Citizen scientists track humpback whale travels with help of social media

The travel history of a humpback whale spotted off the coast of Scotland has been tracked with the help of social media.

Humpback whales are known to make vast migrations between their breeding and feeding grounds, and are increasingly being seen in UK seas.

Now the first ever confirmed record of a UK-sighted whale hundreds of miles away in its summer feeding grounds in the high Arctic has been revealed, after its picture was spotted on Facebook by volunteer “citizen scientists”.

A photograph of the humpback whale in the Arctic was found by volunteer citizen scientists (Iain Rudkin Photography/PA)
A photograph of the humpback whale in the Arctic was found by volunteer citizen scientists (Iain Rudkin Photography/PA)

Scientists studying the photographs and sightings of the whales in Scotland’s Firth of Forth posted on social media believe the area is being used as a “service station” on their long journey from the Arctic to the Tropics.

The Firth of Forth appears to have become a winter hotspot for the giant marine mammals, with one humpback nicknamed “VYking” by local whale watchers due to its striking Y marking on the underside of its tail.

Volunteers from the Forth Marine Mammals Project, armed with a photograph of VYking who was one of four whales regularly seen in the firth in winter 2018, worked with scientists to see if they could find a record of the mammal elsewhere.

There was no sign of the humpback whale in scientific catalogues but a trawl through the internet by the volunteers turned up a picture on Facebook of VYking taken the previous summer off Svalbard, a Norwegian archipelago in the high Arctic.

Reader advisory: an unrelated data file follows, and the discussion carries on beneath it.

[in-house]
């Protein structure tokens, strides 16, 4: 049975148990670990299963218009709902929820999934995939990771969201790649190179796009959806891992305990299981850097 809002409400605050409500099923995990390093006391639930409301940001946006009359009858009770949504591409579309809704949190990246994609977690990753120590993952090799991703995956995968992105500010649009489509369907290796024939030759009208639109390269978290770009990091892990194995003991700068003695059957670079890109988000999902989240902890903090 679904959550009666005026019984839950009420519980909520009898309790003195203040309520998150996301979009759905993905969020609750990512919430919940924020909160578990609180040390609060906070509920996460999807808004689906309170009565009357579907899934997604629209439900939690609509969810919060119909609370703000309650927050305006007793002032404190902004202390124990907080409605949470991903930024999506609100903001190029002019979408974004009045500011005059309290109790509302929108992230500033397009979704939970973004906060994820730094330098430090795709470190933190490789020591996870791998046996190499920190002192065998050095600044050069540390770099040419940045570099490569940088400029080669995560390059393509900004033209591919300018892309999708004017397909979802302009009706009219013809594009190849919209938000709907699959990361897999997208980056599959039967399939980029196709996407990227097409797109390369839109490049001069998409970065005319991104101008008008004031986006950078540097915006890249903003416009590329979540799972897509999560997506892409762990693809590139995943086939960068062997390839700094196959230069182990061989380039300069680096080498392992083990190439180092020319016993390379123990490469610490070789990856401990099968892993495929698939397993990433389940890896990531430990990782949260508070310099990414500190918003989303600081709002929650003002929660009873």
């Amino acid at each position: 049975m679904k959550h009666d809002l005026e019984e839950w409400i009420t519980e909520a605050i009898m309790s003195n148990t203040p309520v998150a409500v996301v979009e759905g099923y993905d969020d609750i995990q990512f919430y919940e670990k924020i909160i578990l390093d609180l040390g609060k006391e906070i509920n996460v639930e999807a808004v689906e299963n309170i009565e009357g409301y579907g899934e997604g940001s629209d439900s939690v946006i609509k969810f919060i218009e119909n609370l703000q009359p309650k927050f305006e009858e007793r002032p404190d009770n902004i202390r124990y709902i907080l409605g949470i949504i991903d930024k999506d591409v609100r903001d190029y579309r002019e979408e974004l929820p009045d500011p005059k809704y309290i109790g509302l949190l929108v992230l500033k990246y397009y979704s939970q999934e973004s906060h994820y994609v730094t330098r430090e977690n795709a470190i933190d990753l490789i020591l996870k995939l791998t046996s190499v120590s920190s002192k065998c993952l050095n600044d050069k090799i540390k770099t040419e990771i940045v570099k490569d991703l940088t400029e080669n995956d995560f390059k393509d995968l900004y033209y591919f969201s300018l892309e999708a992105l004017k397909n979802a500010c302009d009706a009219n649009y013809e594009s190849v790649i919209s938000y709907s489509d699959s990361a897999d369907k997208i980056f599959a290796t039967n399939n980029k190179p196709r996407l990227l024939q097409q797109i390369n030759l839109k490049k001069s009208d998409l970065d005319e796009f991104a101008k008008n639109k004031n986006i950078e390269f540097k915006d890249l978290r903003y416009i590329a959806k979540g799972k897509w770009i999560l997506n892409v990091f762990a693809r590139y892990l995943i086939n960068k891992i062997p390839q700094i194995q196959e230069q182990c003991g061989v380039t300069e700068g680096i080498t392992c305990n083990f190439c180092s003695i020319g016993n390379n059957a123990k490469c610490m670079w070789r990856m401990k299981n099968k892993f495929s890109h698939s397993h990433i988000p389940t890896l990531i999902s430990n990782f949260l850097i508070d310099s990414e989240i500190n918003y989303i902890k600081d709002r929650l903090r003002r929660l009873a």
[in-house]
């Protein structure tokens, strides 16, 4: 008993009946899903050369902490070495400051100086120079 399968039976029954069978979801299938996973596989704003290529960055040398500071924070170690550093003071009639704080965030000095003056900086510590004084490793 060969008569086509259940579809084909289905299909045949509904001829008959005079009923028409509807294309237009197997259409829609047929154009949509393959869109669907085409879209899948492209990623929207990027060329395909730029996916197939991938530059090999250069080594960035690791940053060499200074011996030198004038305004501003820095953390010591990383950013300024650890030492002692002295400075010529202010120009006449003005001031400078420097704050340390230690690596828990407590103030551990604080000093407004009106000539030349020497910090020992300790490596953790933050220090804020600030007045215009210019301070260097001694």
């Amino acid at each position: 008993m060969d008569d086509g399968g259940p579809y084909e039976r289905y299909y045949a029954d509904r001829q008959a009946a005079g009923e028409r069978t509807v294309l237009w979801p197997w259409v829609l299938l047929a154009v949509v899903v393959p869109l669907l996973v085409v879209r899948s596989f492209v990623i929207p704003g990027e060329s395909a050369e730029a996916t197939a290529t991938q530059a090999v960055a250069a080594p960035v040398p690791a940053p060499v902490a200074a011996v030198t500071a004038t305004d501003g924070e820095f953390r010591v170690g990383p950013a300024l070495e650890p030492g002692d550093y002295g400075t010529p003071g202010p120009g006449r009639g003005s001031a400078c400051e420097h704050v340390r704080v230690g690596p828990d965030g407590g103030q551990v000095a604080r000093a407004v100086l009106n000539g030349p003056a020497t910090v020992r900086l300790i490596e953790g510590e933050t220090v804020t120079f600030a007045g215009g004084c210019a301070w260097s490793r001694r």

Sightings by volunteers on the Firth of Forth have helped uncover information about humpback whales (Sandy Morrison/MCRC/PA)
Sightings by volunteers on the Firth of Forth have helped uncover information about humpback whales (Sandy Morrison/MCRC/PA)

The photo, which also shows the Y marking on the mammal’s tail “fluke” or fin, was taken by a wildlife photographer 1,620 miles away from the Firth of Forth.

Scientists examined the photographs posted on Facebook by the volunteer project of whales spotted from the shore of the firth, finding 15 validated sightings with pictures between January 14 and March 15, 2017, and 36 between January 3 and February 23 in 2018.

In a study published in the journal Marine Biodiversity Records, the scientists say the photos of VYking provide the first confirmed record of a UK-sighted humpback whale in its Arctic feeding grounds.

The team also said a different individual, nicknamed Sonny, was identified from photographs taken in the Firth of Forth in both 2017 and 2018, providing the first evidence of a whale returning to the area in consecutive years.

This suggests some whales could be using UK seas as a “service station” to rest and feed on their long migration from their Arctic feeding grounds to their tropical breeding grounds, the researchers said.

Emily Cunningham, one of the marine biologists that led the study, said: “Until 2017, humpback whales had only been recorded a handful of times in the Firth of Forth over the past century – now we’re seeing them every winter on an almost daily basis.

“UK seas are full of amazing wildlife, so keep an eye on the waves next time you’re at the coast and please share anything you happen to photograph with your local wildlife organisation – it could be the start of a new discovery.”

Daniel Moore, co-lead author, said: “This research shows that UK seas play an important role in the migrations of some humpback whales and demonstrates the need for effective conservation of our marine environment.

“We hope to continue our research in order to understand more about these movements and the importance of UK waters in contributing to successful migrations.”

The Forth Marine Mammal Project, a community project established in January 2017, is led by volunteer citizen scientists who conduct watches from land year-round along both coasts of the inner Firth of Forth.

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